Overall alcohol consumption in Scotland fell to a 26-year low during 2020, according to a comprehensive report published by Public Health Scotland.
The annual Monitoring and Evaluating Scotland’s Alcohol Strategy (MESAS) report brings together data on alcohol consumption, price and related harms into a single publication.
It shows that total alcohol sales fell 5% on the previous year, to the lowest level recorded since 1994.
In addition to the evidence from 2020 – the year of the pandemic – the MESAS report also details a 10% year-on-year reduction in the number of deaths wholly caused by alcohol in 2019.
Last year, COVID-19 restrictions severely limited alcohol sales from premises such as pubs, clubs, and restaurants. Nine in every ten units of alcohol sold in Scotland in 2020 were sold via off-trade outlets including supermarkets and other off-licences – an increase from seven in every ten units in 2019.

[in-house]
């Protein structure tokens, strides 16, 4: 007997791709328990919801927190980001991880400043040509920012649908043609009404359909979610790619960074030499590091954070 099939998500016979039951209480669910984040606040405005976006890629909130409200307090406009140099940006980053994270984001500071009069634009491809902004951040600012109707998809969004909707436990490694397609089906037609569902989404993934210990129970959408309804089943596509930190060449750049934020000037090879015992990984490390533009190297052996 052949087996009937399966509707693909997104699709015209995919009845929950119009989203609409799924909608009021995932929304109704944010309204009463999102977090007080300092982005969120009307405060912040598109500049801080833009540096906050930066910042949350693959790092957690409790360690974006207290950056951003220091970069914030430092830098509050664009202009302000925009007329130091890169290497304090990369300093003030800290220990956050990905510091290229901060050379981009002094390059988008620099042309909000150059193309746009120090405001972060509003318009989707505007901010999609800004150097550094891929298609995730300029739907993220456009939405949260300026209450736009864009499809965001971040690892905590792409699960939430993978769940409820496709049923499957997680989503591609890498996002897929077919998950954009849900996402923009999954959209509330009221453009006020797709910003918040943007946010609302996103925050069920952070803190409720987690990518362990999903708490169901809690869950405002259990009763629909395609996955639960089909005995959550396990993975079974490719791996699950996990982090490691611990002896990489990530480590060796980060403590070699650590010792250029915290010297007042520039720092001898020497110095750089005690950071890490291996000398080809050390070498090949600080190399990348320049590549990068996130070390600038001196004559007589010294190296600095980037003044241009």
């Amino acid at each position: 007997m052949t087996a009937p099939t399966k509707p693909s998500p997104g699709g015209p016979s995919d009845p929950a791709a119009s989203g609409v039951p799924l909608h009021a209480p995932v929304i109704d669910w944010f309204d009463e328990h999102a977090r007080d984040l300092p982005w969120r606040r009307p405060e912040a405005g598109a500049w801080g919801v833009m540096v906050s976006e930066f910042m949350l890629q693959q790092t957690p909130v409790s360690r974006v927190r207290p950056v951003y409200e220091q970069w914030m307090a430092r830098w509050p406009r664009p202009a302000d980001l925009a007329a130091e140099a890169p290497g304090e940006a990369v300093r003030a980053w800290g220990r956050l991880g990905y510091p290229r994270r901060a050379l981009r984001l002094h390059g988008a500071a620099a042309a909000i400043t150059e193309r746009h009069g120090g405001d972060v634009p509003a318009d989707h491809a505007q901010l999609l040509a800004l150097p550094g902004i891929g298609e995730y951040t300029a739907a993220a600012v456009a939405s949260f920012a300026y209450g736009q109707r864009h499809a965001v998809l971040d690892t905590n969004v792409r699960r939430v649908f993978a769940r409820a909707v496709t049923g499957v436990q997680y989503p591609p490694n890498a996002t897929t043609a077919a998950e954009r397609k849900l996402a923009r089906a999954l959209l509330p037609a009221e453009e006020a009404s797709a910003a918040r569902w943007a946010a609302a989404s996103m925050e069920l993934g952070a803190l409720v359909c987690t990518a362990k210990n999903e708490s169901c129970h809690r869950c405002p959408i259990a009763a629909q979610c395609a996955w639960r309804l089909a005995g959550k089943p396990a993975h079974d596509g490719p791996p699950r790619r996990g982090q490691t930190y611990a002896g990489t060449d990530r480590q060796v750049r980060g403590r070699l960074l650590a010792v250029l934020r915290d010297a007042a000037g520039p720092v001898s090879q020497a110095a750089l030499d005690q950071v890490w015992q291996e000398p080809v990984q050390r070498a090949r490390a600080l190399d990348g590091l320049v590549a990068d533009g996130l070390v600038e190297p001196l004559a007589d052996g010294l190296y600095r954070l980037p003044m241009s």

Kenneth Gibson MSP commented:
“We have already seen a steady drop in alcohol sales since the introduction of the SNP Government’s world-leading Minimum Unit Pricing policy in 2018.
“It will take longer for the full impact of reduced consumption to feed through into health related figures, but progress is clearly being made thanks to this lifesaving policy.
“Although this is the largest recorded year-on-year reduction in alcohol sales – and also the narrowest recorded gap between sales north and south of the border – it is important to bear in mind that the average number of units drunk during this period was still nearly 30% per cent more than the UK Chief Medical Officers’ guidelines of drinking no more than 14 units a week.
“In addition to these 2020 figures, the report also details a 10% reduction in the number of deaths caused wholly by alcohol in 2019. While we are on the right trajectory, this still equates tragically to nearly 20 preventable deaths every week across Scotland.
“The SNP Government and partners will continue to work on addressing the underlying causes that drive health inequalities and doing more to address harms from alcohol, including consulting on potential restrictions to alcohol advertising and promotion.”